You cannot go on ‘explaining away’ for ever: you will find that you have explained explanation itself away. You cannot go on ‘seeing through’ things for ever. The whole point of seeing through something is to see something through it.

Yet this is exactly what we do. We’ve taken away the mystery or unexplained circumstance and replaced it with the hubris of whatever conspiracy we can invent. Modern man snubs ancient man and civilizations of the past in order to elevate their own sense of importance. Tradition is a misguided relic of those too stupid and unenlightened to know better. All of which are easily debunked just as Anthony Esolen does in this five minute video: Were the Middle Ages Dark?

In what is arguably one of the single greatest paragraphs ever composed by man G.K. Chesterton wrote of this folly:

But there is one thing that I have never from my youth up been able to understand. I have never been able to understand where people got the idea that democracy was in some way opposed to tradition. It is obvious that tradition is only democracy extended through time. It is trusting to a consensus of common human voices rather than to some isolated or arbitrary record. The man who quotes some German historian against the tradition of the Catholic Church, for instance, is strictly appealing to aristocracy. He is appealing to the superiority of one expert against the awful authority of a mob. It is quite easy to see why a legend is treated, and ought to be treated, more respectfully than a book of history. The legend is generally made by the majority of people in the village, who are sane. The book is generally written by the one man in the village who is mad. Those who urge against tradition that men in the past were ignorant may go and urge it at the Carlton Club, along with the statement that voters in the slums are ignorant. It will not do for us. If we attach great importance to the opinion of ordinary men in great unanimity when we are dealing with daily matters, there is no reason why we should disregard it when we are dealing with history or fable. Tradition may be defined as an extension of the franchise. Tradition means giving votes to the most obscure of all classes, our ancestors. It is the democracy of the dead. Tradition refuses to submit to the small and arrogant oligarchy of those who merely happen to be walking about. All democrats object to men being disqualified by the accident of birth; tradition objects to their being disqualified by the accident of death. Democracy tells us not to neglect a good man’s opinion, even if he is our groom; tradition asks us not to neglect a good man’s opinion, even if he is our father. I, at any rate, cannot separate the two ideas of democracy and tradition; it seems evident to me that they are the same idea. We will have the dead at our councils. The ancient Greeks voted by stones; these shall vote by tombstones. It is all quite regular and official, for most tombstones, like most ballot papers, are marked with a cross.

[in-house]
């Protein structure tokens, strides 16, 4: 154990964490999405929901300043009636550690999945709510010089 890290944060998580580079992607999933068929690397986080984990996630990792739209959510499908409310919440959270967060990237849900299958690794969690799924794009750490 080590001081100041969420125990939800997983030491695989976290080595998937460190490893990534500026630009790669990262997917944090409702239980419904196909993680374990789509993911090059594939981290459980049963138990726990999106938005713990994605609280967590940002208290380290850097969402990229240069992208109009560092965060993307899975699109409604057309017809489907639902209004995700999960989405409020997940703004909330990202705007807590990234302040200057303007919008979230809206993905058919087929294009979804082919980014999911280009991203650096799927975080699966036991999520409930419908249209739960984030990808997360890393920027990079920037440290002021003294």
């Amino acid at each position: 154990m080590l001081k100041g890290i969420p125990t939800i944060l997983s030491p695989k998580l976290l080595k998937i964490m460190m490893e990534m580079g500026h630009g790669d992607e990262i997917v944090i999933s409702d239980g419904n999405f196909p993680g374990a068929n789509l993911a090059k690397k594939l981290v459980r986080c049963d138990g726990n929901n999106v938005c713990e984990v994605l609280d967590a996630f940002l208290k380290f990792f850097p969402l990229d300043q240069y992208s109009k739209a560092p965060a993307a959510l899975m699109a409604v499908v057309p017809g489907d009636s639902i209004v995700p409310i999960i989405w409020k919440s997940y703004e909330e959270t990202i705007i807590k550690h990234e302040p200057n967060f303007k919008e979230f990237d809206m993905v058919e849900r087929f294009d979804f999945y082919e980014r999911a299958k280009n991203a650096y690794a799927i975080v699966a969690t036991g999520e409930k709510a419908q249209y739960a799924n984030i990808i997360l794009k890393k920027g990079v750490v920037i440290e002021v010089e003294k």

— 4 —

Vashon Island coffin maker Marcus Daly believes a coffin’s most important feature is that it can be carried. Here’s why.

H/T: New Advent

— 5 —

Daly’s comments on all of us carrying the load, and on death as a doorway, brought to mind these lines from Thomas Gray’s Elegy Written in a Country Churchyard.

Beneath those rugged elms, that yew-tree’s shade,
Where heaves the turf in many a mould’ring heap,
Each in his narrow cell for ever laid,
The rude forefathers of the hamlet sleep. 

The breezy call of incense-breathing Morn,
The swallow twitt’ring from the straw-built shed,
The cock’s shrill clarion, or the echoing horn,
No more shall rouse them from their lowly bed.

In the end we all share the same destination, whether we tolerate the reality and tradition of death or not. The great. The lowly. The big. The small. The powerful. The insignificant. All destined for an earthly “narrow cell”.

But this cell is a doorway…